Seedlip and Sweet Apple: Poems
Seedlip and Sweet Apple is a poetry collection that blooms with the voice and life of Mother Ann Lee, the founder of the Christian sect deemed the Shakers for their prayerful and "ecstatic" dance. Her followers eschew marriage and reproduction, living in brotherly and sisterly communities devoted to harmony and God. The author, Arra Lynn Ross, has created a cohesive story that will capture you even if you have the barest knowledge of the real life of the religious leader. (For those of you who do want to do some prep work, you can gain reference from the PBS site American Stories, or even Wikipedia.)
In such a slim volume, there is so much depth. Ross plays with form and function, mixing prose with poetry, shaping Revolution-era newspaper articles into stanzas and weaving together bits of Gospels, Shaker writings, William Blake and even Sappho into the Mother Ann's narrative. The notes at the end of the book are a must-read, as they help the reader engage and decode the poetry even further. She also provides a list of her source material, and by the end of the reading, the reader may be tempted to read more on this incredible historical figure.
The poems themselves shine alone (in fact, "Mother Ann Tells Lucy What Gave Her Joy" was featured by the American Academy of Poets as a Poem-A-Day in March, a well-deserved honor). As a collection, the poems form an intense meditation on intimacy. It examines the relationship between lovers, siblings, and a believer and her faith. There are moments of breathtaking intimacy, where the reader feels almost intrusive in the moments of revelation. In "Abraham Left Me on a Thursday," Ross captures at once the joy and loss of the dissolution of Mother Ann's arranged marriage:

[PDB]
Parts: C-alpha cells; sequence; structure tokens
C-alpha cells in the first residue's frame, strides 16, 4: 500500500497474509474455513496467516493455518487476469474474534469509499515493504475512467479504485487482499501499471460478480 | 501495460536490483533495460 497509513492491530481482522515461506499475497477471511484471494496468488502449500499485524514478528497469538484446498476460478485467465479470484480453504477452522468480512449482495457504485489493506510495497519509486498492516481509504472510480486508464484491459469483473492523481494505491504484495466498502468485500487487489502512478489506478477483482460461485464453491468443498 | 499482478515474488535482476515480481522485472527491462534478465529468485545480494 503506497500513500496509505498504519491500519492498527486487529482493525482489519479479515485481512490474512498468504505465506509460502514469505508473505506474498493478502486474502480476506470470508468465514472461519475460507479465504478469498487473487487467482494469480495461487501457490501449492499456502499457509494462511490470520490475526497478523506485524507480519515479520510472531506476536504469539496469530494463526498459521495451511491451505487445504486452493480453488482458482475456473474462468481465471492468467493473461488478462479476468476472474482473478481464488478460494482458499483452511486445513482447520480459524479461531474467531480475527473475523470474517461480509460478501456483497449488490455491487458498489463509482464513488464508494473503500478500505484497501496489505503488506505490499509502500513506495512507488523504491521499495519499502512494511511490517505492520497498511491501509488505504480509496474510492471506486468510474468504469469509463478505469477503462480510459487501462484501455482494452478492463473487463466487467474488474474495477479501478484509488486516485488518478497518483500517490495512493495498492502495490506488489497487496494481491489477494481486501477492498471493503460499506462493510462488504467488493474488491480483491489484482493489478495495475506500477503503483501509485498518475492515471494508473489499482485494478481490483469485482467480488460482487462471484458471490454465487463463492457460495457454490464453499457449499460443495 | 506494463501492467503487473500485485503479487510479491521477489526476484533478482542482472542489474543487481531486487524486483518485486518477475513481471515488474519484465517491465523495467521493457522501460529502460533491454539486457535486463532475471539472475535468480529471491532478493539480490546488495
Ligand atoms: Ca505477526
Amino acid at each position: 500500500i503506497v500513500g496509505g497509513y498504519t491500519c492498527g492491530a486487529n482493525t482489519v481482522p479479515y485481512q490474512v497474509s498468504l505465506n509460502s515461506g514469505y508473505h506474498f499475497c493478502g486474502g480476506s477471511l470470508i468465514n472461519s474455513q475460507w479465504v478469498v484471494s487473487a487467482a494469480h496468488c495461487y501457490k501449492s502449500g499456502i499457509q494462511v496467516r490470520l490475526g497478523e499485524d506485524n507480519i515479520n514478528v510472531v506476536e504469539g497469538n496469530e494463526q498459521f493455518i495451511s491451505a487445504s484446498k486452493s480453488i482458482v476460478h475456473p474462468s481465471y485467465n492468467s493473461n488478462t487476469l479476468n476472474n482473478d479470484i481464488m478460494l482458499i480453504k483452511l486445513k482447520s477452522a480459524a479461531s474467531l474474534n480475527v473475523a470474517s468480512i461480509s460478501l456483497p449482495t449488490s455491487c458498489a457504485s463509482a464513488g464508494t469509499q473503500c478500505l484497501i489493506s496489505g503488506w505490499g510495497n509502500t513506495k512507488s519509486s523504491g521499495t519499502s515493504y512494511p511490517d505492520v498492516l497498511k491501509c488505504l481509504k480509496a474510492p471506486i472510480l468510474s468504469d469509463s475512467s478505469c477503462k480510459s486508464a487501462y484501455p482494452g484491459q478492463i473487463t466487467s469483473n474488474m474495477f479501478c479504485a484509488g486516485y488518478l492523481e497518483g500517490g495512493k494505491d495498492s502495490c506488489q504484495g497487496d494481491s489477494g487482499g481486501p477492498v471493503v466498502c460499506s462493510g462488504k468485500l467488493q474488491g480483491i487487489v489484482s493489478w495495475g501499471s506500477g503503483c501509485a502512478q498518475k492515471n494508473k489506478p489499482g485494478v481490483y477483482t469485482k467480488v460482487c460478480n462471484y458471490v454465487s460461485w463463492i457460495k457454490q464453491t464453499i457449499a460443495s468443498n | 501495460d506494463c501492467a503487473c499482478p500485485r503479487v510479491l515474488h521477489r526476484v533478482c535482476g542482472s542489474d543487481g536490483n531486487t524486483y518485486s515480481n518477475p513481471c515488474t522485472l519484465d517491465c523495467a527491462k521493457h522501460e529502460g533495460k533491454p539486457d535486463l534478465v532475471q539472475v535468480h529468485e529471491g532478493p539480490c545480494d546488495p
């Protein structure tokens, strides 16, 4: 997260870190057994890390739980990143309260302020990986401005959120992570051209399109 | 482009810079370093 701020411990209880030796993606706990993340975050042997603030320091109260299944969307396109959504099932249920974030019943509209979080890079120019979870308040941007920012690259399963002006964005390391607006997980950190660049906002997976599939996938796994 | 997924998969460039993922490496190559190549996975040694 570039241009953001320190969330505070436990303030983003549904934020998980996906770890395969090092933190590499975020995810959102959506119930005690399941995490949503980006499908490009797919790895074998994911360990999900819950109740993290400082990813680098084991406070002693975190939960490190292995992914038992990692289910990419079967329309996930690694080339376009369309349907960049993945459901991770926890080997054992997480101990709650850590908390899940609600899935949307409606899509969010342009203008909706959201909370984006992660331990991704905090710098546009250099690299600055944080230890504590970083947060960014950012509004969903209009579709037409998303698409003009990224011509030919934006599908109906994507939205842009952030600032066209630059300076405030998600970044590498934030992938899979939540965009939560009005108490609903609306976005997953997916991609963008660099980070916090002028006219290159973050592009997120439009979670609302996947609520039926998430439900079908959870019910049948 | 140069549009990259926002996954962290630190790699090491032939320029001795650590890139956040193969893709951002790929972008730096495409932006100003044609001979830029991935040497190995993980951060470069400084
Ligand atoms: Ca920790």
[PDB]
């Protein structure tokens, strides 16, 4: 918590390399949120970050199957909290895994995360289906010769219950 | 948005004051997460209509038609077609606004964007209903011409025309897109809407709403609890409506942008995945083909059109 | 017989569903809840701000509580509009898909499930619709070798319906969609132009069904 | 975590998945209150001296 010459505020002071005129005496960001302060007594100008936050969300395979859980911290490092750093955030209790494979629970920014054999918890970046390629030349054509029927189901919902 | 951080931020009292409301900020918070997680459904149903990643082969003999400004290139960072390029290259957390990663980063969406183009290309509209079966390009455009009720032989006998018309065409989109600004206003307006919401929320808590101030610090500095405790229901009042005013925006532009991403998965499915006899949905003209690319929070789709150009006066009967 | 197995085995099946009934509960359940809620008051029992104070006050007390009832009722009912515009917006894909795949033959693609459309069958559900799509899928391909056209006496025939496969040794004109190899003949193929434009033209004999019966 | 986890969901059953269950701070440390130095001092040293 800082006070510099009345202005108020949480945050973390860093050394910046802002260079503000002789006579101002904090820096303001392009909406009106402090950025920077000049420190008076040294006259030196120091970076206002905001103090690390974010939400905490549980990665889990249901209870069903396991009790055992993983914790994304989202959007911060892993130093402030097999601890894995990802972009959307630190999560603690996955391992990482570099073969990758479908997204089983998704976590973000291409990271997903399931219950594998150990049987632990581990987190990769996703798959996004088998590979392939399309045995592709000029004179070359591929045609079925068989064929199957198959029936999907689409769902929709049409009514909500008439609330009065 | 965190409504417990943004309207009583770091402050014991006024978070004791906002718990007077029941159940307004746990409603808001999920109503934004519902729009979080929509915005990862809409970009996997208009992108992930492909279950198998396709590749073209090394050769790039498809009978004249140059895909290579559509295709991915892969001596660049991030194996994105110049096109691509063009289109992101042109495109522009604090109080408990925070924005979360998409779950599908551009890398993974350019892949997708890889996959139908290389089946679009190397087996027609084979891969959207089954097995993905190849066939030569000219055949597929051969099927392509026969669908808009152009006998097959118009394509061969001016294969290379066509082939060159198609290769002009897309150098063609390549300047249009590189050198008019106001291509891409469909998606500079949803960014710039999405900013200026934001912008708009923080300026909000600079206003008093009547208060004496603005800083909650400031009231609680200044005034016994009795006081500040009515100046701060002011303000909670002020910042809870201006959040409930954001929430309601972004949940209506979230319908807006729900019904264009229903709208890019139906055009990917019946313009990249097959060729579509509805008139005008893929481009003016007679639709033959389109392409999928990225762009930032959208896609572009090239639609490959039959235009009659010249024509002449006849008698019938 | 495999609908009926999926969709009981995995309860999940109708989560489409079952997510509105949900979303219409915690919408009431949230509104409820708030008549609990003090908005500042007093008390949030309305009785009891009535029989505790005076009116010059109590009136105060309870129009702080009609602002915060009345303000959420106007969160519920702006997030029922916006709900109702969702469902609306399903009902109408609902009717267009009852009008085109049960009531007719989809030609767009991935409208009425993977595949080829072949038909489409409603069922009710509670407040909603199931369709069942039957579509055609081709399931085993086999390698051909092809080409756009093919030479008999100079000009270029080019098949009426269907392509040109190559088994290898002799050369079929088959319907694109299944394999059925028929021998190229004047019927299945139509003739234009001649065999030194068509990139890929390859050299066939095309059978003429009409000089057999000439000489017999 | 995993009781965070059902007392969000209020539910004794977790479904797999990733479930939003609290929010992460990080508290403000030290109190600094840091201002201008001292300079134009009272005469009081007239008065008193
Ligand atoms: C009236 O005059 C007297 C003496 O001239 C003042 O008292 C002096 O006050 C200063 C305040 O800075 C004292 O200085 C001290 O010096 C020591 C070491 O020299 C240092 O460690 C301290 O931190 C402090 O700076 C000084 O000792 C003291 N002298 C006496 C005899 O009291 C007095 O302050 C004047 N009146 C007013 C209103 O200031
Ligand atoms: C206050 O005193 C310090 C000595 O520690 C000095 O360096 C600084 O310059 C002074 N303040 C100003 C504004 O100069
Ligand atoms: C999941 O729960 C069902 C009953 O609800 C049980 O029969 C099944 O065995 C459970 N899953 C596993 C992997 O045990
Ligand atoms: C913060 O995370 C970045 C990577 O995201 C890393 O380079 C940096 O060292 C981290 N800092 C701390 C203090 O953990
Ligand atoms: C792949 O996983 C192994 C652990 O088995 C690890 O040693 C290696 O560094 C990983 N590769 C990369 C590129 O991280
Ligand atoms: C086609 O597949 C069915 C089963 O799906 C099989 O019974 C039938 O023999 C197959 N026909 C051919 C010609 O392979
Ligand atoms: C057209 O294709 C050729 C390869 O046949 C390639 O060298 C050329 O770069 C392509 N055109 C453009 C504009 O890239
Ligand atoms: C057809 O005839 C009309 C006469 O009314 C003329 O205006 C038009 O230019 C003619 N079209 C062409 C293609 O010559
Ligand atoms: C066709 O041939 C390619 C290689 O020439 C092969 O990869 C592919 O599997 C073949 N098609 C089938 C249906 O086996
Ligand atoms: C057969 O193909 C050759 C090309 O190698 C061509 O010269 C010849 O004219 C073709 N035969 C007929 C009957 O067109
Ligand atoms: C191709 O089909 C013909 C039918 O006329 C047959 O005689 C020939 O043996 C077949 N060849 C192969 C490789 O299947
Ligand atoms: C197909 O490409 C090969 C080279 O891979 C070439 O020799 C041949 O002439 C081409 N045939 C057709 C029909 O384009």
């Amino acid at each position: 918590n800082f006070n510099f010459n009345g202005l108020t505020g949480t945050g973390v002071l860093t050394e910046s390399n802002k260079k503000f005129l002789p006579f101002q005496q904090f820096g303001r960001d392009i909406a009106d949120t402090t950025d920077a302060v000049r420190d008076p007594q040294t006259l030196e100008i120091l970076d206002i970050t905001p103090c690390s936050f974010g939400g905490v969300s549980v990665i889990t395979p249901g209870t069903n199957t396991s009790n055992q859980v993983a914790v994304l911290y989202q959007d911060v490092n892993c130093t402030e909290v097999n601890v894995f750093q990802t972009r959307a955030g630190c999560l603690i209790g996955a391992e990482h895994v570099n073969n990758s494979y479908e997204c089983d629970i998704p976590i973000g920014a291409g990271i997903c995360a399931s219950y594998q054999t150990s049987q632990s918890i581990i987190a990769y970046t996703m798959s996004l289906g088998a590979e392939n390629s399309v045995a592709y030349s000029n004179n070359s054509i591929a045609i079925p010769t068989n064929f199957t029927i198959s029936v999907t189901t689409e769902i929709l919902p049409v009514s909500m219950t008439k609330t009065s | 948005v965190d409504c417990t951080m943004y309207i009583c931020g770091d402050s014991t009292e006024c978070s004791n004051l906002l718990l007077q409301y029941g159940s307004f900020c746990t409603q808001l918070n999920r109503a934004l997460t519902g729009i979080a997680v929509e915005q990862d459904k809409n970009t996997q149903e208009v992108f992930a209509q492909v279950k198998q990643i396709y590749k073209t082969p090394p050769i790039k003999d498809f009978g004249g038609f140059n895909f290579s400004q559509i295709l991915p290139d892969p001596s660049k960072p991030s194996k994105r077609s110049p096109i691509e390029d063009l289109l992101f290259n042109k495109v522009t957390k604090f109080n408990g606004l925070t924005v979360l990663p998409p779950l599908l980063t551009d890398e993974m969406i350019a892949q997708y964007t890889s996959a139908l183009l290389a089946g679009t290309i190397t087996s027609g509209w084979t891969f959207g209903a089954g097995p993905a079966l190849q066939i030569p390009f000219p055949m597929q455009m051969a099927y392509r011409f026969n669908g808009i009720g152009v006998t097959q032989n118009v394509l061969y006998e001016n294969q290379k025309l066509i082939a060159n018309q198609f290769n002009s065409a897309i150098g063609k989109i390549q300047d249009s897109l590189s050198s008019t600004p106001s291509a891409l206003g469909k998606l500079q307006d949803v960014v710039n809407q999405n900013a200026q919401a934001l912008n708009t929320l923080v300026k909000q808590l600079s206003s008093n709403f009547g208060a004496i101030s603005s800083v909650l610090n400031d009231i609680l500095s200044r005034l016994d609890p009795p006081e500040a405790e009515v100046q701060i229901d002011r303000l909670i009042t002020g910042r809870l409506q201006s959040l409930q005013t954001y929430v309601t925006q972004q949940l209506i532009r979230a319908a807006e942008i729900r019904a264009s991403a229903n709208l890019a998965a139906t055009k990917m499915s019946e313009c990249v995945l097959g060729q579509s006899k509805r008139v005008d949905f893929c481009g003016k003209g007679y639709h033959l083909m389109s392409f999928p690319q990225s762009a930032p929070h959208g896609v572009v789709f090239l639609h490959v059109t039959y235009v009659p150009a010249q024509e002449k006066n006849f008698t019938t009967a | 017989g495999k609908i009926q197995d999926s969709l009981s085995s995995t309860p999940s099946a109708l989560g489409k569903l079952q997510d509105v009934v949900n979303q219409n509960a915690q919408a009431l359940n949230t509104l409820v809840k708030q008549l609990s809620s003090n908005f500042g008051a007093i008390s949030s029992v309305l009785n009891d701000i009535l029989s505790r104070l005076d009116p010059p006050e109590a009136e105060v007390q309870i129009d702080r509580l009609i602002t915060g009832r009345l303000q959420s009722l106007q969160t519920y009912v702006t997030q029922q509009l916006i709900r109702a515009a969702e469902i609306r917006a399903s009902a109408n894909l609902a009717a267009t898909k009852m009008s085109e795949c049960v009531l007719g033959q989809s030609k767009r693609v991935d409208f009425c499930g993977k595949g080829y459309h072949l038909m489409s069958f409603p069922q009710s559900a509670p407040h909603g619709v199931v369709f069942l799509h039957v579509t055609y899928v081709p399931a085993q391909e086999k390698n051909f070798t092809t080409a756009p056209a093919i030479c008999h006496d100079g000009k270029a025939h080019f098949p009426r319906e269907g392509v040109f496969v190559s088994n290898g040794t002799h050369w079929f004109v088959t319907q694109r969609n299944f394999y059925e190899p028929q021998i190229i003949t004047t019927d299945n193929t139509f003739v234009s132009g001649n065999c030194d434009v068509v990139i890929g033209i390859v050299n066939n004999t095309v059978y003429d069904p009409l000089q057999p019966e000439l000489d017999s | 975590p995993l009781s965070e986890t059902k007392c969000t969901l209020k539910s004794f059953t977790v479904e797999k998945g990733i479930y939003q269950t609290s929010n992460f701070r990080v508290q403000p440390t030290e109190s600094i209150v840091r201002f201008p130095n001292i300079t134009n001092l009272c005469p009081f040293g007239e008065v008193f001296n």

"They'll say he was a bad man, but I know how hard it is to live with God. In the flesh, in the flesh, where are you Ann? You're a spirit banging at your own rib cage. [...] he danced me across the room, laughing, the heat from his grip burning my side. I shook my head, No, Abraham, no, and he stumbled. We fell sideways to the floor, tangled, my cheekbone pressed to the wing of his shoulder, the rough weave of his hemp shirt. I could smell sweat soaking the cloth, strong with fear and sadness."
Ross doesn't canonize Mother Ann. Instead, she reveals the human being she was, rife with complex paradoxes: disgust and love, fervor and patience, the dichotomy of the spiritual and corporeal entities. It's a work powerful in voice and craft.
I also want to take a few words to acknowledge the Milkweed Editions, the non-profit publisher of Seedlip and Sweet Apple. I worked briefly in the world of publishing and am compelled to spread their message: "Milkweed Editions publishes with the intention of making a humane impact on society, in the belief that literature is a transformative art uniquely able to convey the essential experiences of the human heart and spirit. In an increasingly consolidated and bottom-line driven publishing world, [the reader's] support allows [Milkweed Editions] to select and publish books on the basis of their literary quality and message." If you care about the value of our national literature, Seedlip and Sweet Apple is well worth the investment.